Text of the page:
Craniosynostosis

Last revised by Dr Daniel J Bell on 16 Dec 2021

Craniosynostosis (plural: craniosynostoses) refers to the premature closure of the cranial sutures. The skull shape then undergoes characteristic changes depending on which suture(s) close early.

There is a 3:1 male predominance with an overall incidence of 1 in 2000-2500. 8% of cases are syndromic or familial.

Most occur as isolated anomalies but syndromic associations can be seen in a small proportion of cases (~10%):

Primary forms are either sporadic or familial. Secondary craniosynostosis occurs in relation to a variety of causes: 

The sagittal suture is most commonly involved (≈50%), where the lateral growth of the skull is arrested while anteroposterior growth continues, producing a narrowly elongated skull known as scaphocephaly (meaning boat-shaped) or dolichocephaly (from the ancient Greek for long, δολιχός: dolichos).

The next most common sutures in terms of involvement are:

  • coronal (~20%)
  • lambdoid (~5%)
  • metopic (~5%)

Restriction of skull growth is perpendicular to the affected suture line. Characteristic dysmorphic head shapes are associated with each type of craniosynostosis.

Ultrasound may be useful in subtle cases. General features include:

  • sutures are normally hypoechoic
    • there may be a loss of normally decreased echogenicity in the region of the fusion
  • lack of suture patency
  • ridging of the sutures

CT with 3D image reformations is the best modality used for the evaluation of sutures 5.

Treatment is often with a cranioplasty. Abnormal intracranial pressure may affect neurocognition.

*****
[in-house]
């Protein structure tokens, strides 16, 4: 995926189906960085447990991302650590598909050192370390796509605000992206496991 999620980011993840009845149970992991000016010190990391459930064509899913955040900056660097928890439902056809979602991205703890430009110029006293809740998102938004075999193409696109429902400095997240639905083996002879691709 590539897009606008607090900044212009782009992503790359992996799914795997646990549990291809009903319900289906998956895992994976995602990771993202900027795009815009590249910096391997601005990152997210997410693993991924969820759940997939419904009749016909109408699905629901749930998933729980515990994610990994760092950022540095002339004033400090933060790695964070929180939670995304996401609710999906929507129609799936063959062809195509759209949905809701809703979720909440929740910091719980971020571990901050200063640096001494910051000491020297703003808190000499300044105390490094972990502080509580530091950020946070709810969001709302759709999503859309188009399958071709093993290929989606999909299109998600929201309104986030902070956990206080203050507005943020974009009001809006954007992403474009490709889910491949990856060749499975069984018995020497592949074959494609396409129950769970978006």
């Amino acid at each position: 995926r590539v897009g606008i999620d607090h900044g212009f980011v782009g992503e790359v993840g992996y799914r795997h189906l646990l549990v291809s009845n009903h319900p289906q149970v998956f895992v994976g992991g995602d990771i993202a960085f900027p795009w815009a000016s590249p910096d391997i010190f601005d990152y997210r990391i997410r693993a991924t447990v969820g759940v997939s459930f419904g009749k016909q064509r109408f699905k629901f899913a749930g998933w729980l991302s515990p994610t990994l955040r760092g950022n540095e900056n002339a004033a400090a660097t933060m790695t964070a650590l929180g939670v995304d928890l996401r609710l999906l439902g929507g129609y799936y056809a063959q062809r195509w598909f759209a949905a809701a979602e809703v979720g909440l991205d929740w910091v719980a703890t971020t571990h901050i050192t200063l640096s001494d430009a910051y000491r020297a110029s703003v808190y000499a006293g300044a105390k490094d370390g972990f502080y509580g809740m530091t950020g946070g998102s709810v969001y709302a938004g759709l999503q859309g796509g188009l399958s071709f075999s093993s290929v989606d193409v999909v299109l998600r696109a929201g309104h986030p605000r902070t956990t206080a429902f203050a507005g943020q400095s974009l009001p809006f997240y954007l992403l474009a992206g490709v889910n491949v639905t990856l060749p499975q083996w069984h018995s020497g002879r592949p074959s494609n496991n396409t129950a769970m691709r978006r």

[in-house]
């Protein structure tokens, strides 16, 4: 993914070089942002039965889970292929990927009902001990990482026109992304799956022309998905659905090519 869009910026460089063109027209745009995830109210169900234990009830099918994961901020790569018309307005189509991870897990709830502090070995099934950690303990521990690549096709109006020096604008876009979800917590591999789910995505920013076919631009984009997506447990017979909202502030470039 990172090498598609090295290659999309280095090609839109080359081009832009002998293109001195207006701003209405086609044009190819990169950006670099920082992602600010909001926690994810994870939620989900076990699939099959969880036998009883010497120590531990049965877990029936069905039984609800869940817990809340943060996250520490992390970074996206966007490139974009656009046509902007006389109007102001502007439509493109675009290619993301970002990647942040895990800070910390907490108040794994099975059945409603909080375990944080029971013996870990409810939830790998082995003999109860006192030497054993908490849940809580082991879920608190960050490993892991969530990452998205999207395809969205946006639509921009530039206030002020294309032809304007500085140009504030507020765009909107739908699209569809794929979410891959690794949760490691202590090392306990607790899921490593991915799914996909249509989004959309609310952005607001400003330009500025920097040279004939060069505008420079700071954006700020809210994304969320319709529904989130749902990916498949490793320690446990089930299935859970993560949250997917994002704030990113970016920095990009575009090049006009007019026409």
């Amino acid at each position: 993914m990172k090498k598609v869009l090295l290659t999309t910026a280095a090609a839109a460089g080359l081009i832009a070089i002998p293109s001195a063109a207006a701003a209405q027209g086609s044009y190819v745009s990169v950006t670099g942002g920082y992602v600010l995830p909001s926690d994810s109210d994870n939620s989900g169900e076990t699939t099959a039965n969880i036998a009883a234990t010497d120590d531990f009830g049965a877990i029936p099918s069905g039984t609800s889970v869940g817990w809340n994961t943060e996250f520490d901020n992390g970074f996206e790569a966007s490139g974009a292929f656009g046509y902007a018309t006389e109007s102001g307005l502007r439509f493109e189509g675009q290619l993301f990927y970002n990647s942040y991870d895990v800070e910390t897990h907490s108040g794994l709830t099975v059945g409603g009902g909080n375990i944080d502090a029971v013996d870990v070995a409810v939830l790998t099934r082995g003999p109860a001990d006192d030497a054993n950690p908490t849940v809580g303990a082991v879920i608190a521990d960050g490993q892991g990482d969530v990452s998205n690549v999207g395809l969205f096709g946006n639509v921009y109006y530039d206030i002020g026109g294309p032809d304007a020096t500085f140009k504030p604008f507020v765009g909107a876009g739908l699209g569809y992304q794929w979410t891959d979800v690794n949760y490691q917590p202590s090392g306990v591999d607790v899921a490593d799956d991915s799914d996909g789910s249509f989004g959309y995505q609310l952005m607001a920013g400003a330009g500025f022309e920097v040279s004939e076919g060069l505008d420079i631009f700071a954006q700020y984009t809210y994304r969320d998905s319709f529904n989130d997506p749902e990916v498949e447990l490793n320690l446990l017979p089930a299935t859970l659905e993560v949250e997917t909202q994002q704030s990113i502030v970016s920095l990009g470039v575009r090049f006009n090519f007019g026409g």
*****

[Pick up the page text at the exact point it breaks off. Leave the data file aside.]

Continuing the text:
Craniosynostosis was first accurately characterized by Rudolph Virchow in 1851 10.

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Cases and figures

  • Case 1: scaphocephaly
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  • Case 2: sagittal suture synostosis
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  • Case 2: sagittal suture synostosis
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  • Case 3: unilateral coronal synostosis
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  • Case 4: right lambdoid suture
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  • Case 5: plagiocephaly
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  • Case 6: trigonocephaly
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  • Case 7: trigonocephaly
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  • Case 8: dolichocephaly
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  • Case 9: frontal plagiocephaly
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  • Case 10: oxycephaly
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  • Case 11: with encephalomalacia and subdural hematoma
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  • Case 12: sagittal synostosis with scaphocephaly
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  • Case 13: progressive postnatal pansynostosis
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  • Case 14: pancraniosynostosis- cloverleaf skull
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  • Case 15: Trigonocephaly
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